Downtown Magnets High School

Poem: Brown Girl

I’m an American, born of Mexican immigrant parents. All my life, I’ve been too Brown for some and too white for others. The brown-skinned girl with an extensive vocabulary, goals, and dreams, the definition of white. But, it’s never subdued the persistent, underlying fear that my Mexican-ness is an anchor that’ll drag me down, preventing me from finding the American dream because brown was never a color part of the flag. It’s always been red, white, and blue, never brown. 

It was a cloudy night, the day after another breakdown about the stress, school, and work. I’m sitting on a dirty, white, slightly wobbly chair. My family is sitting around the fireplace we collectively purchased from Home Depot. Each, quietly staring deeply into the flickering orangey-red flame before us. 

“Que paso te paso ayer,” my uncle said with his arms crossed, looking down on me. 

I sat there on my chair, elbows on knees, head in hands, trying to find the adequate words to explain yesterday’s events, but I knew that they’d never understand. 

“Estaba estresada,” I pushed out, slightly lifting my gaze.

“Mari, tienes que relajarte,” he said, “no tiene que ser trabajo todo el tiempo.”

A familiar fire ignited within me. How do I tell them that it was supposed to be this way? That this is the only way to achieve success because there was no trust fund, no savings, no money for school. How could I make them understand that I spent so much time studying, working because I had to ensure my grades were impeccable so that NYU offered me a scholarship? But instead of all that, I said, “es que no me entienden.” 

My uncle’s brow furrowed and released instantaneously because he knew I was right. He’d never understand. I was too American and he, too Mexican.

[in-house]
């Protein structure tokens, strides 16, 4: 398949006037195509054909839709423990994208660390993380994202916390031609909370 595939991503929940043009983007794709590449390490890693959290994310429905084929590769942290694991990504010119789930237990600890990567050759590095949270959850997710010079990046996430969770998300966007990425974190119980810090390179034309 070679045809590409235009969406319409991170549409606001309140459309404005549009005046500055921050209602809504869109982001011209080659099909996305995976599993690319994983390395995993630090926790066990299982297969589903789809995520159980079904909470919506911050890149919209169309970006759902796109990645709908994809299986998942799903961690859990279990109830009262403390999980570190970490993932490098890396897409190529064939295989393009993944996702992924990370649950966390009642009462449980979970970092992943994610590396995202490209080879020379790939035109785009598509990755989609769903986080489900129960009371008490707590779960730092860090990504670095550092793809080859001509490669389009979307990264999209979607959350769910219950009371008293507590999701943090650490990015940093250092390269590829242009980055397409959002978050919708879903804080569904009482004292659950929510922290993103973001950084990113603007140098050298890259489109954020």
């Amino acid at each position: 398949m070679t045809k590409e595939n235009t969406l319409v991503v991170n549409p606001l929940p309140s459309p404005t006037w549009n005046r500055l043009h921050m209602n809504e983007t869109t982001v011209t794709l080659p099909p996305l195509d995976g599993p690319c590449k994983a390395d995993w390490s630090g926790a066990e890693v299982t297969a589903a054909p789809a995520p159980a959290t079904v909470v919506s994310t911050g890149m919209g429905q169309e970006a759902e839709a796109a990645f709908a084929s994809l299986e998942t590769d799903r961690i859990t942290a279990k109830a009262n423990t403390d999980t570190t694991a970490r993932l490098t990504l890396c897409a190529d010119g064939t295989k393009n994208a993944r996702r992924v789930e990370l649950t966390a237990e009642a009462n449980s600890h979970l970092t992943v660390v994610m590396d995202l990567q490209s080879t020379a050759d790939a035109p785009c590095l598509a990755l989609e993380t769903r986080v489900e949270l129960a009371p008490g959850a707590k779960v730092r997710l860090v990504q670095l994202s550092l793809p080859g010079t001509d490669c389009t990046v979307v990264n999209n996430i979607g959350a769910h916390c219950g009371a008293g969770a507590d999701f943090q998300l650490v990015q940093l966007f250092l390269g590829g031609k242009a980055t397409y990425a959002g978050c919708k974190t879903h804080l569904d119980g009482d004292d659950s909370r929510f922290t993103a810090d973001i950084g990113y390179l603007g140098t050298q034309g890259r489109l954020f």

I returned my gaze to the flickering fire, fixating my eyes in it, hoping that it would stop the tears welling up in my eyes. I sat there, cold, reflecting on what had happened. Maybe they didn’t understand this. Maybe they never would. 

I thought back to all the stories about their past that my family has told me that about.  The ones repeated casually at parties or at large family reunions for a brief moment of nostalgia. Turns out, I wasn’t the only one that wanted to pursue her dreams, to succeed. 

They’re people who came into this country in the search of something greater. They escaped their impoverished lives in Tepeitic where they lived in a house that might as well have been made of straw. Where they slept on the floor on raggedy mattresses and eating beans if anything at all.  Each from a family, so poor they had to intermittently starve. They’re from a little pueblo by the mountain where the streets were unpaved made of dirt and stone.

They paved their own path, built their own home. Though they started a humble business it’s given them a good life. One that guarantees food on the table and warm blankets for their children, so they may never suffer from hunger or the cold. They were successful.  They are successful. A gust of cold wind drew my thoughts back to the moment and I looked up. 

They looked at me sympathetically. I realized I was crying the whole time. I guess the attempts at choking back the sob failed miserably. I extended my palms to the fire to warm them and wiped the tears off my face. I cracked a smile because these people, they’ve been through more than I could fathom.

I’d never understood that being a hybrid was one of the best things that could have happened to me. Yes. I’m American. And Yes. I am Mexican. Born of people who pursued their dreams into a foreign, unknown nation. People who managed to succeed in life despite not having faced the same challenges I’ve encountered. Honestly, I’m proud of being a Mexican-American because my being Mexican wasn’t the anchor that I thought it to be. It was the wings that would allow me to show the world how a brown girl, born of immigrant parents succeeds in America.